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(Trent Nelson | The Salt Lake Tribune) Ballet West's "The Firebird" at Kingsbury Hall in Salt Lake City, Thursday November 7, 2013.
Ballet West’s 50th anniversary turns into joyous homecoming
First Published Nov 09 2013 11:31 am • Last Updated Feb 14 2014 11:38 pm

The few American ballet companies that have made it to their 50th anniversary have elected to celebrate in a number of ways. San Francisco Ballet produced a New Works festival, Boston launched a world tour, but Ballet West came up with a different approach: welcoming home those who made it all happen from the beginning.

Hundreds of dancers and members of the Ballet West family converged on Salt Lake City this week to enjoy each other and a major revival of founder Willam F. Christensen’s magical version of "The Firebird."

At a glance

Ballet West’s soaring ‘Firebird’

Running time » Two hours and 15 minutes, with two 15-minute intermissions

Bottom line » Family friendly and sophisticated, the evening of three separate ballets is composed of a story ballet, a timeless modern ballet and Balanchine’s upbeat Gershwin salute, “Who Cares?”

Performances » The show runs through Nov. 16 at Kingsbury Hall. For more, visit: www.balletwest.org

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"The Firebird" is a surprisingly naturalistic ballet that answers the "how" of Christensen’s ability to build a ballet company and enthusiastic audience in a small, isolated city in Utah a half century ago. Set to Stravinsky’s "The Firebird Suite," the story of an evil kingdom complete with monsters, wolves and insects has a cinematic, Disneyesque quality. It is entertaining and inventive.

The Firebird herself, danced with a quirky elegance by Katherine Lawrence, is not the same bird we’ve seen before in "Swan Lake" or the Bluebird in "Sleeping Beauty." Christensen differentiates her from her predecessors and gives the Firebird, and each of the character groupings in his story, signature movement qualities to clearly define them.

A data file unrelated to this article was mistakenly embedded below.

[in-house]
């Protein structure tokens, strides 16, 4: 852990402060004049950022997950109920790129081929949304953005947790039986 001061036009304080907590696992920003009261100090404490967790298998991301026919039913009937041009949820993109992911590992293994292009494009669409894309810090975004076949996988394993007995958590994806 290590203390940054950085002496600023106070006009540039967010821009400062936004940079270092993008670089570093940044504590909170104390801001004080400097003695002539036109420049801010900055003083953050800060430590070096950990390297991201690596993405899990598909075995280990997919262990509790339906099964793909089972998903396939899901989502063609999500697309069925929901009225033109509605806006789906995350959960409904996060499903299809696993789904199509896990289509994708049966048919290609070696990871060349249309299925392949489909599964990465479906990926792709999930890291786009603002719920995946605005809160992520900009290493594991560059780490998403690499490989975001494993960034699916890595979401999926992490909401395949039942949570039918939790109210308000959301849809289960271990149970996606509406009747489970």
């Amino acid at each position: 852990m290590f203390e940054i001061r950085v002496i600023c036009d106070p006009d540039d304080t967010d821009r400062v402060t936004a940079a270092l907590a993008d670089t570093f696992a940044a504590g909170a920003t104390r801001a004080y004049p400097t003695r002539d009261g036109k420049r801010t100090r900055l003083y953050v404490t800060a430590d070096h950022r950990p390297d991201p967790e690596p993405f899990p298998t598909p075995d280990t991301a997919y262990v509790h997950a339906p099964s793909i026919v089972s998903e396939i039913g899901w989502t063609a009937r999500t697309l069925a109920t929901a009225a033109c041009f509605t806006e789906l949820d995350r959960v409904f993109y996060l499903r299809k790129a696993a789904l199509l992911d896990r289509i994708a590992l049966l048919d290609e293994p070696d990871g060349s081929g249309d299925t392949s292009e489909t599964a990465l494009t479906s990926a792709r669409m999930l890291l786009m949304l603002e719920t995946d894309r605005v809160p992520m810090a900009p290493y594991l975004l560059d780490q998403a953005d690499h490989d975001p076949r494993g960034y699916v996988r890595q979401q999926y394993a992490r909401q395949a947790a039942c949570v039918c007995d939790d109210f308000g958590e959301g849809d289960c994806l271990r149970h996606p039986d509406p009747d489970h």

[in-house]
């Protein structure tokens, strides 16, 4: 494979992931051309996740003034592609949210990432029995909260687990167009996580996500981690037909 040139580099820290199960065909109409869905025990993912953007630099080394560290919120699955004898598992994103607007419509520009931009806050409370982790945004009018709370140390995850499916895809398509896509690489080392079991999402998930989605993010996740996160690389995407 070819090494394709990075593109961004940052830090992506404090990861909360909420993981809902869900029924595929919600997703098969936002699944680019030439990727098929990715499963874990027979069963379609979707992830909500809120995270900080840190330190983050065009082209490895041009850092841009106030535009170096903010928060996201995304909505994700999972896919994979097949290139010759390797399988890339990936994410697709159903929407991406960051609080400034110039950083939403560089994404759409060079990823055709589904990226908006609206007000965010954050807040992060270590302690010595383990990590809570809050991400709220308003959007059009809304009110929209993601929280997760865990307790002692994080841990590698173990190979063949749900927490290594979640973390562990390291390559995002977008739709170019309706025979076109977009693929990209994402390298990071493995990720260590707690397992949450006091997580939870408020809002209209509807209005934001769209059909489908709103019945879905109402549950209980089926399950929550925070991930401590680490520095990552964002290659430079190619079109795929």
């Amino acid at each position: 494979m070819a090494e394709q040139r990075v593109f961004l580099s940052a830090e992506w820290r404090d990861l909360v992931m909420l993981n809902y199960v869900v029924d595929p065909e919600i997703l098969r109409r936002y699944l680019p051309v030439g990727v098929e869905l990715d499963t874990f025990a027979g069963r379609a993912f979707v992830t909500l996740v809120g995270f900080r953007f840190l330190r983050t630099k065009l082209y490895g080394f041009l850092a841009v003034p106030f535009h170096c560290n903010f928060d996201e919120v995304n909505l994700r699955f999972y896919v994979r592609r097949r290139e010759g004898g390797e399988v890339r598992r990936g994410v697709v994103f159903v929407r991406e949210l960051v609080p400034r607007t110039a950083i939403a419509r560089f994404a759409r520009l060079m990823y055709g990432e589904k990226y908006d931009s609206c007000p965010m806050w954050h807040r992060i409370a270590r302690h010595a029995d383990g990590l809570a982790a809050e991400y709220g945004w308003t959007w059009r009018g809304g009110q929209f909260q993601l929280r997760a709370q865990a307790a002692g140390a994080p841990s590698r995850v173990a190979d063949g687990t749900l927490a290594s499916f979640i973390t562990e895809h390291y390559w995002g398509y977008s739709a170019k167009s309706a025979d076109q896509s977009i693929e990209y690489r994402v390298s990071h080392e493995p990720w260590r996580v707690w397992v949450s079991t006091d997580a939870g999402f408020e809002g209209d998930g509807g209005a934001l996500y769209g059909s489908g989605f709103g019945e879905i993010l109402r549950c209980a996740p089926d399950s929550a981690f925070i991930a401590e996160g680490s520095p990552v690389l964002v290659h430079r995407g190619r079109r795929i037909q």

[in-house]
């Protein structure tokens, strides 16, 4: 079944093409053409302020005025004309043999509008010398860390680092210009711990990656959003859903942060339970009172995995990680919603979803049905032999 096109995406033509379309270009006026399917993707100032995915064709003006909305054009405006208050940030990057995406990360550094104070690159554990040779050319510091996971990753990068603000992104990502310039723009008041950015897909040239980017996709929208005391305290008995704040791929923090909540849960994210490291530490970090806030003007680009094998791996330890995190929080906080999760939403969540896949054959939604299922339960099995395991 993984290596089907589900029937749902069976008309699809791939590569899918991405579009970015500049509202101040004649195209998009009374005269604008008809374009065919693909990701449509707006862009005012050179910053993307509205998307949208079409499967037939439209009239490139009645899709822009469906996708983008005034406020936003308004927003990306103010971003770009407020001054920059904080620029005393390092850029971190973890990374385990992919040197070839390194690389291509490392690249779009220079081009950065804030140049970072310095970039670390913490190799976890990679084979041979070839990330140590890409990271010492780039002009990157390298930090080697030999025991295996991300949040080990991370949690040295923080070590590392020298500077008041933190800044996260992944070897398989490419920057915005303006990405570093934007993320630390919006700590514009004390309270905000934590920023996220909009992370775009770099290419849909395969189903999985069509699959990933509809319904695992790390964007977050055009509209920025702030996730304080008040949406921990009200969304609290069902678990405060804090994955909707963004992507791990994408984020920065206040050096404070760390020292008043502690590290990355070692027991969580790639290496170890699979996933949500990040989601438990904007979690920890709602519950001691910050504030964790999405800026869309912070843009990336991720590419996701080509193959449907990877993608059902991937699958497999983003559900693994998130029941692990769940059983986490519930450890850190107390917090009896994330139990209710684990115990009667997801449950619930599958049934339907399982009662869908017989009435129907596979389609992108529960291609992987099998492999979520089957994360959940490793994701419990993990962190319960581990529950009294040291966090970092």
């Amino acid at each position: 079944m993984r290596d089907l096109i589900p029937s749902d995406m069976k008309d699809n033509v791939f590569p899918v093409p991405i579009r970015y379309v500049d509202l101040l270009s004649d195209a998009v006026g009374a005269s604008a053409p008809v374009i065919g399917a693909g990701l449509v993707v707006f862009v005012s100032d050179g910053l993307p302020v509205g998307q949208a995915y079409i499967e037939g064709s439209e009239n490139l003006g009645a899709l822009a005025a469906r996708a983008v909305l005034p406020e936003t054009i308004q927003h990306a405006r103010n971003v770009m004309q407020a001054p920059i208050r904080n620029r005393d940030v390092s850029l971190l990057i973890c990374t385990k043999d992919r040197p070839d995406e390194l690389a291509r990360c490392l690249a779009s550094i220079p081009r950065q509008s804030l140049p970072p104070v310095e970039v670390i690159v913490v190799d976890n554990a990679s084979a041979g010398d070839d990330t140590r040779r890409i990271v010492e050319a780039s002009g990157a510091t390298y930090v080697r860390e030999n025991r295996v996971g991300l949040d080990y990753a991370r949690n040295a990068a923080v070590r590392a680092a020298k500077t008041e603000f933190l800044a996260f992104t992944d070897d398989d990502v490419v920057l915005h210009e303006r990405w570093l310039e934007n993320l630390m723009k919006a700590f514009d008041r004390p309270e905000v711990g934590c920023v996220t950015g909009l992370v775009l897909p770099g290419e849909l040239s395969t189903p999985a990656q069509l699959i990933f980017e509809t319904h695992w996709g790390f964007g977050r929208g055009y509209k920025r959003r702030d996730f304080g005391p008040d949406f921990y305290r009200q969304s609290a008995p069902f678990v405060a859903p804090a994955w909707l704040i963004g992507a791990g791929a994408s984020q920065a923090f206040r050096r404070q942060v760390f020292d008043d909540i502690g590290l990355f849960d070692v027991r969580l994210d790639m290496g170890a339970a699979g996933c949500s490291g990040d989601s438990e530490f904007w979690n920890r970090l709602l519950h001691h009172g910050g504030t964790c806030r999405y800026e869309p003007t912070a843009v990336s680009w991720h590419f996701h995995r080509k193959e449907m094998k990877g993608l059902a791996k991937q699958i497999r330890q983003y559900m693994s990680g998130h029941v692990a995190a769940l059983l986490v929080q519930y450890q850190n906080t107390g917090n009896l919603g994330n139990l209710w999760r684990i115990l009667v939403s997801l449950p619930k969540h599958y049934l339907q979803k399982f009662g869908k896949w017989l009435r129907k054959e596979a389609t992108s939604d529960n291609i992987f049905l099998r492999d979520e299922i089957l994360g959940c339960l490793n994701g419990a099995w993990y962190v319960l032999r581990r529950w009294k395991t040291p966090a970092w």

All those years ago I doubt the male dancers in "Firebird" were landing double tours (especially in animal head masks) as they did opening night. But one of the more interesting parts of this glance back is the incredibly deep bench Ballet West has built in recent years.

The middle piece of the evening, Jiri Kylian’s "Petite Mort," and the closing ballet, Balanchine’s "Who Cares?" require casting that is specific to the talents and characteristics of individual dancers. Ballet West is now a strong enough company to cast with purpose, no longer relying on the same few to adapt to every part.

That’s not to say there aren’t standouts. The duets in "Petite Mort" are as sexy as they are abstract, and dancers Sayaka Ohtaki and Tom Mattingly meld at that intersection through their economy of movement and timing and an intrinsic knowledge of each other.

In the works of Balanchine and Kylian the clarity of execution must be impeccable. And in Ballet West, we see a company that has become a stickler for stylistic detail. "Who Cares?" performed to a Gershwin medley, is light in subject matter but heavy in Balanchine’s creative genius, combining the most lovely yet awkward of movements.

The "Gentlemen" in "Who Cares?" (Rex Tilton, Adrian Fry, Tyler Gum, Christopher Anderson and Alexander MacFarlan) were confident and precise. The "Ladies" were bright and playful and the audience is treated to Christiana Bennett, Beckanne Sisk and Ohtaki, among others, taking turns mining the depths of this lighthearted ballet.

At the heart of enjoying ballet to its fullest is the live music performed by the Utah Chamber Orchestra. The breathtaking solo pianist for "Petite Mort" and "Who Cares" was Jed Moss. The orchestra was conducted by guest Cheung Chau for "Petite Mort," Terence Kern for "Firebird," and "Who Cares" by the company’s own rising star, associate director Jared Oaks.


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